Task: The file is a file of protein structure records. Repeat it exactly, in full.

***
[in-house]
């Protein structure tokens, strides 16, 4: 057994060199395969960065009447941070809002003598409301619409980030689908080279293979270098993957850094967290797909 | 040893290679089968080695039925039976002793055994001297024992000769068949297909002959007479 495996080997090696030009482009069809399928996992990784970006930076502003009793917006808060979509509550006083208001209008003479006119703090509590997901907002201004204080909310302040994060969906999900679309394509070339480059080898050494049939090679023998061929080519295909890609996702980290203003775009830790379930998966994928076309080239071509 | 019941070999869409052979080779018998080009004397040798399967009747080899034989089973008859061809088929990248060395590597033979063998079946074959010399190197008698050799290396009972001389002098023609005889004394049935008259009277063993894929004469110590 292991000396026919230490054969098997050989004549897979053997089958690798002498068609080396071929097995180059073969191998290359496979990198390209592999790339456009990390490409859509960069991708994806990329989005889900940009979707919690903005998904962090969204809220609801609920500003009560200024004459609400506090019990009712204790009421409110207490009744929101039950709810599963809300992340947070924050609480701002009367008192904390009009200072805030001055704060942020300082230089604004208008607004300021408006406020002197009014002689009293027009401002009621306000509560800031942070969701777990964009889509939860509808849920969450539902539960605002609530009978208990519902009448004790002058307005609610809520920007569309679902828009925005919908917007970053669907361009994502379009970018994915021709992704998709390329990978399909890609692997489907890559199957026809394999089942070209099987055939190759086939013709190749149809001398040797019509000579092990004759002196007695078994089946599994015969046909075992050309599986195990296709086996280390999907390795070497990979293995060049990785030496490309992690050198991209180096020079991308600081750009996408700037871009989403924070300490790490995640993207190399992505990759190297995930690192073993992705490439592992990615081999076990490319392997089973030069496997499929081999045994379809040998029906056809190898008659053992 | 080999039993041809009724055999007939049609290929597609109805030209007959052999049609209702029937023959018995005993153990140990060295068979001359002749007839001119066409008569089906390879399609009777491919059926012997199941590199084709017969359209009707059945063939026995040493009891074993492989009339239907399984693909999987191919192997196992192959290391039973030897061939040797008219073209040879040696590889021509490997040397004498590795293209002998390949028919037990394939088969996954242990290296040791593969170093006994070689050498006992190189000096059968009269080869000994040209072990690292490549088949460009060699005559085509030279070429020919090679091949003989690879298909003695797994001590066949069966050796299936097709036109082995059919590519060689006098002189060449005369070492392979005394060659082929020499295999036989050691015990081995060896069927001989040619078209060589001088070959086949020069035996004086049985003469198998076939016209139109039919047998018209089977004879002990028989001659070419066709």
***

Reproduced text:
[in-house]
């Protein structure tokens, strides 16, 4: 057994060199395969960065009447941070809002003598409301619409980030689908080279293979270098993957850094967290797909 | 040893290679089968080695039925039976002793055994001297024992000769068949297909002959007479 495996080997090696030009482009069809399928996992990784970006930076502003009793917006808060979509509550006083208001209008003479006119703090509590997901907002201004204080909310302040994060969906999900679309394509070339480059080898050494049939090679023998061929080519295909890609996702980290203003775009830790379930998966994928076309080239071509 | 019941070999869409052979080779018998080009004397040798399967009747080899034989089973008859061809088929990248060395590597033979063998079946074959010399190197008698050799290396009972001389002098023609005889004394049935008259009277063993894929004469110590 292991000396026919230490054969098997050989004549897979053997089958690798002498068609080396071929097995180059073969191998290359496979990198390209592999790339456009990390490409859509960069991708994806990329989005889900940009979707919690903005998904962090969204809220609801609920500003009560200024004459609400506090019990009712204790009421409110207490009744929101039950709810599963809300992340947070924050609480701002009367008192904390009009200072805030001055704060942020300082230089604004208008607004300021408006406020002197009014002689009293027009401002009621306000509560800031942070969701777990964009889509939860509808849920969450539902539960605002609530009978208990519902009448004790002058307005609610809520920007569309679902828009925005919908917007970053669907361009994502379009970018994915021709992704998709390329990978399909890609692997489907890559199957026809394999089942070209099987055939190759086939013709190749149809001398040797019509000579092990004759002196007695078994089946599994015969046909075992050309599986195990296709086996280390999907390795070497990979293995060049990785030496490309992690050198991209180096020079991308600081750009996408700037871009989403924070300490790490995640993207190399992505990759190297995930690192073993992705490439592992990615081999076990490319392997089973030069496997499929081999045994379809040998029906056809190898008659053992 | 080999039993041809009724055999007939049609290929597609109805030209007959052999049609209702029937023959018995005993153990140990060295068979001359002749007839001119066409008569089906390879399609009777491919059926012997199941590199084709017969359209009707059945063939026995040493009891074993492989009339239907399984693909999987191919192997196992192959290391039973030897061939040797008219073209040879040696590889021509490997040397004498590795293209002998390949028919037990394939088969996954242990290296040791593969170093006994070689050498006992190189000096059968009269080869000994040209072990690292490549088949460009060699005559085509030279070429020919090679091949003989690879298909003695797994001590066949069966050796299936097709036109082995059919590519060689006098002189060449005369070492392979005394060659082929020499295999036989050691015990081995060896069927001989040619078209060589001088070959086949020069035996004086049985003469198998076939016209139109039919047998018209089977004879002990028989001659070419066709």